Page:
ICONIC SHOULDERS

The Black Madmen and women of the Golden Age, the mid-1960s to the early-1990s, blazed new paths that reshaped how Blacks were seen in the media.

Barbara Gardner Proctor , was a trailblazing Chicago businesswoman who brought the Beatles' music to America—literally—as a Vee-Jay Records executive, and the first African American woman to own an advertising agency.


Barbara Gardner Proctor, was a trailblazing Chicago businesswoman who brought the Beatles' music to America—literally—as a Vee-Jay Records executive, and the first African American woman to own an advertising agency.

Valerie Graves  was part of the UniWorld team that won the Burger King general market account in 1993. They took the account from a major Madison Avenue agency. In vol. 1 of our series, Marc Strachan spoke to the effectiveness of multicultural agency talent and UniWorld's performance here is proof.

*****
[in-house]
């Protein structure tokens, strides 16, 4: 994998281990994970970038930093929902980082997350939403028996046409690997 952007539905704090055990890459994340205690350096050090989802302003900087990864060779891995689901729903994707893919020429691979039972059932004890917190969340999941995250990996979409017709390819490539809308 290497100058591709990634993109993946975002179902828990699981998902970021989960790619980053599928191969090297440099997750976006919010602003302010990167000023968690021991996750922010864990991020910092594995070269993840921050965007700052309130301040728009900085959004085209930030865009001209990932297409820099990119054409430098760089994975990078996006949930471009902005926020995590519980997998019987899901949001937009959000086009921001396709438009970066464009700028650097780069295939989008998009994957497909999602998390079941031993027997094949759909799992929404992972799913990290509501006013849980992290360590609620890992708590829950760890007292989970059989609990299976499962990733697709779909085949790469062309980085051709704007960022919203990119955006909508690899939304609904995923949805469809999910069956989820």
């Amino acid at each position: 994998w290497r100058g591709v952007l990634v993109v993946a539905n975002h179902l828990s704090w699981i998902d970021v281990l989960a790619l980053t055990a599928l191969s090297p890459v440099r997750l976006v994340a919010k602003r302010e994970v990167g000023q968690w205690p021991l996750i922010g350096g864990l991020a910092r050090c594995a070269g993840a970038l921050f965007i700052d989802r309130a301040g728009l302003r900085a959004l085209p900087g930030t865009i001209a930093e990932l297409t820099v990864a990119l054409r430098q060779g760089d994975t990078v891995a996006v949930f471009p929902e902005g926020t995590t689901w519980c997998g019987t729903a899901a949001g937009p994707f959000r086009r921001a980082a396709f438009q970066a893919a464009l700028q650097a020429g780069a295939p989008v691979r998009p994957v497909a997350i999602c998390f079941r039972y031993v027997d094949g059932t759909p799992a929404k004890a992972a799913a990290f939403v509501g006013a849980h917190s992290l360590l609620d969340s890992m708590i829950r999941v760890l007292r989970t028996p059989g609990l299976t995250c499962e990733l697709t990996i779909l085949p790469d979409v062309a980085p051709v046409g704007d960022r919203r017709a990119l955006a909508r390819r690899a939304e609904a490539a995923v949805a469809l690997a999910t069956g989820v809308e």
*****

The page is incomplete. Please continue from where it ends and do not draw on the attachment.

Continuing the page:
Valerie Graves was part of the UniWorld team that won the Burger King general market account in 1993. They took the account from a major Madison Avenue agency. In vol. 1 of our series, Marc Strachan spoke to the effectiveness of multicultural agency talent and UniWorld's performance here is proof.

What makes some of the creative leaders of our industry legends? What or who inspired them to pursue the career they did? What inspires them today? And how do they inspire those around them to think differently? Carol Williams, the writer of Secret Deodorant’s iconic “Strong enough for a man” tag line, talks about her journey to the Hall of Fame.

"If you were white, I'd hire you immediately.” That's how Advertising Hall of Famer Roy Eaton recalls his first job interview at Young & Rubicam, where he began his career in 1955. In 1955, Young & Rubicam hired Roy Eaton, a Phi Beta Kappa with a master’s degree in music. Mr. Eaton, who applied to the agency virtually on a whim, talked executives into letting him write tryout ad copy, and then sample jingles.